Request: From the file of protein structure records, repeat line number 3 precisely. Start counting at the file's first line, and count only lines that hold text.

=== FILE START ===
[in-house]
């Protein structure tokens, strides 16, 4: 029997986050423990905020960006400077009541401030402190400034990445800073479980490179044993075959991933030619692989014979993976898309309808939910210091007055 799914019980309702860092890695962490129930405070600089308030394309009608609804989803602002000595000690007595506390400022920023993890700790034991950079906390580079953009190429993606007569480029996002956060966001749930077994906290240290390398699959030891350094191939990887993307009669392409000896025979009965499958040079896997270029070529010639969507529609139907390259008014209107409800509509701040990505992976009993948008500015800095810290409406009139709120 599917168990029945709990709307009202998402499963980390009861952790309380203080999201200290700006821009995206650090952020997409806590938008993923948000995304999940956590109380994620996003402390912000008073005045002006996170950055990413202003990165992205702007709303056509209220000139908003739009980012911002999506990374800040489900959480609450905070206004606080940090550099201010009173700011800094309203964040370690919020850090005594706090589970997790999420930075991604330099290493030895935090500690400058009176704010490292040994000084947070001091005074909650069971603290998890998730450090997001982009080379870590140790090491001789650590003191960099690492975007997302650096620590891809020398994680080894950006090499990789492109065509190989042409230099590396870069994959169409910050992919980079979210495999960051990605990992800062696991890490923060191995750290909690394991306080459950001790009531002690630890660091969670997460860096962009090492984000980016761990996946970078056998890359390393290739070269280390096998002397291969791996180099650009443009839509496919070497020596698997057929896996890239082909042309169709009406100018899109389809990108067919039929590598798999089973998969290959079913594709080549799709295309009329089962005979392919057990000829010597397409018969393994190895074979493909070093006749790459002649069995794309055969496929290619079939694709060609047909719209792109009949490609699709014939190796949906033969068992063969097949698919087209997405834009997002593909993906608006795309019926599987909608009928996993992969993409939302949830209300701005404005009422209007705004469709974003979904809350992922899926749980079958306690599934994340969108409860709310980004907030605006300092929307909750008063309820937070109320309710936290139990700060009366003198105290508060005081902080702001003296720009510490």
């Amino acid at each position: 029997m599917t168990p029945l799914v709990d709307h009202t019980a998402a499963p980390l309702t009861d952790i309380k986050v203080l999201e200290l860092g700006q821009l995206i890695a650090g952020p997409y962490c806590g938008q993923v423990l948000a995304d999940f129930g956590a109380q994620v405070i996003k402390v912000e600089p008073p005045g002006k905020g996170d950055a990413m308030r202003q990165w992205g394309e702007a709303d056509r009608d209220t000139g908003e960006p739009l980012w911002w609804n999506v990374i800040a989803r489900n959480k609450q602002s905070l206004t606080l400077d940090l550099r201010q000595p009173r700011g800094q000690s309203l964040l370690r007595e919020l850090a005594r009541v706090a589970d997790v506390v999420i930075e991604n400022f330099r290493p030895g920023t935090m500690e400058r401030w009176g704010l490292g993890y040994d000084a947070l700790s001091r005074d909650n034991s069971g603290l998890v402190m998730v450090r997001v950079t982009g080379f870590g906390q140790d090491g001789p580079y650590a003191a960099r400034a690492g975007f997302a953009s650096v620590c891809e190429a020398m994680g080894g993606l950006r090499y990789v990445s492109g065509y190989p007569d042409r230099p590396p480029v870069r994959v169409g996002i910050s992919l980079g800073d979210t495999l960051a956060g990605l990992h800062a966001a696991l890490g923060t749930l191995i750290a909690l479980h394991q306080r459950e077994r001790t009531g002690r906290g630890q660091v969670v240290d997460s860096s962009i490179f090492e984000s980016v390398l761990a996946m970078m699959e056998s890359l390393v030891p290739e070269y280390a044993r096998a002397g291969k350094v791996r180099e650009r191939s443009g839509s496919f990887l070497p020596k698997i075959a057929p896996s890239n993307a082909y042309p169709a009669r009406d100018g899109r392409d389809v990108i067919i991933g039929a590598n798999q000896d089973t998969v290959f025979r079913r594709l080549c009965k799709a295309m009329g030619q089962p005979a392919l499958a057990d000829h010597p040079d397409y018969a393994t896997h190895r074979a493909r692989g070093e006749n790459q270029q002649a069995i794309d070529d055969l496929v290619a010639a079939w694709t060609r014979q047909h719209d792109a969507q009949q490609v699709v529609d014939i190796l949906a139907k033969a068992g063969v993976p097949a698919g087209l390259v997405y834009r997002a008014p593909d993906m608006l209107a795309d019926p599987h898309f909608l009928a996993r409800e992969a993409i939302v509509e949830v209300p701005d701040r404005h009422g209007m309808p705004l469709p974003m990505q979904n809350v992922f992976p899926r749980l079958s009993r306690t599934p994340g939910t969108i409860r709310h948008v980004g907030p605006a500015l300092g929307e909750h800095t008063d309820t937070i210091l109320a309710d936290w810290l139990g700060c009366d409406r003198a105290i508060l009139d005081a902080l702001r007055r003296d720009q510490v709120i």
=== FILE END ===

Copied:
């Amino acid at each position: 029997m599917t168990p029945l799914v709990d709307h009202t019980a998402a499963p980390l309702t009861d952790i309380k986050v203080l999201e200290l860092g700006q821009l995206i890695a650090g952020p997409y962490c806590g938008q993923v423990l948000a995304d999940f129930g956590a109380q994620v405070i996003k402390v912000e600089p008073p005045g002006k905020g996170d950055a990413m308030r202003q990165w992205g394309e702007a709303d056509r009608d209220t000139g908003e960006p739009l980012w911002w609804n999506v990374i800040a989803r489900n959480k609450q602002s905070l206004t606080l400077d940090l550099r201010q000595p009173r700011g800094q000690s309203l964040l370690r007595e919020l850090a005594r009541v706090a589970d997790v506390v999420i930075e991604n400022f330099r290493p030895g920023t935090m500690e400058r401030w009176g704010l490292g993890y040994d000084a947070l700790s001091r005074d909650n034991s069971g603290l998890v402190m998730v450090r997001v950079t982009g080379f870590g906390q140790d090491g001789p580079y650590a003191a960099r400034a690492g975007f997302a953009s650096v620590c891809e190429a020398m994680g080894g993606l950006r090499y990789v990445s492109g065509y190989p007569d042409r230099p590396p480029v870069r994959v169409g996002i910050s992919l980079g800073d979210t495999l960051a956060g990605l990992h800062a966001a696991l890490g923060t749930l191995i750290a909690l479980h394991q306080r459950e077994r001790t009531g002690r906290g630890q660091v969670v240290d997460s860096s962009i490179f090492e984000s980016v390398l761990a996946m970078m699959e056998s890359l390393v030891p290739e070269y280390a044993r096998a002397g291969k350094v791996r180099e650009r191939s443009g839509s496919f990887l070497p020596k698997i075959a057929p896996s890239n993307a082909y042309p169709a009669r009406d100018g899109r392409d389809v990108i067919i991933g039929a590598n798999q000896d089973t998969v290959f025979r079913r594709l080549c009965k799709a295309m009329g030619q089962p005979a392919l499958a057990d000829h010597p040079d397409y018969a393994t896997h190895r074979a493909r692989g070093e006749n790459q270029q002649a069995i794309d070529d055969l496929v290619a010639a079939w694709t060609r014979q047909h719209d792109a969507q009949q490609v699709v529609d014939i190796l949906a139907k033969a068992g063969v993976p097949a698919g087209l390259v997405y834009r997002a008014p593909d993906m608006l209107a795309d019926p599987h898309f909608l009928a996993r409800e992969a993409i939302v509509e949830v209300p701005d701040r404005h009422g209007m309808p705004l469709p974003m990505q979904n809350v992922f992976p899926r749980l079958s009993r306690t599934p994340g939910t969108i409860r709310h948008v980004g907030p605006a500015l300092g929307e909750h800095t008063d309820t937070i210091l109320a309710d936290w810290l139990g700060c009366d409406r003198a105290i508060l009139d005081a902080l702001r007055r003296d720009q510490v709120i």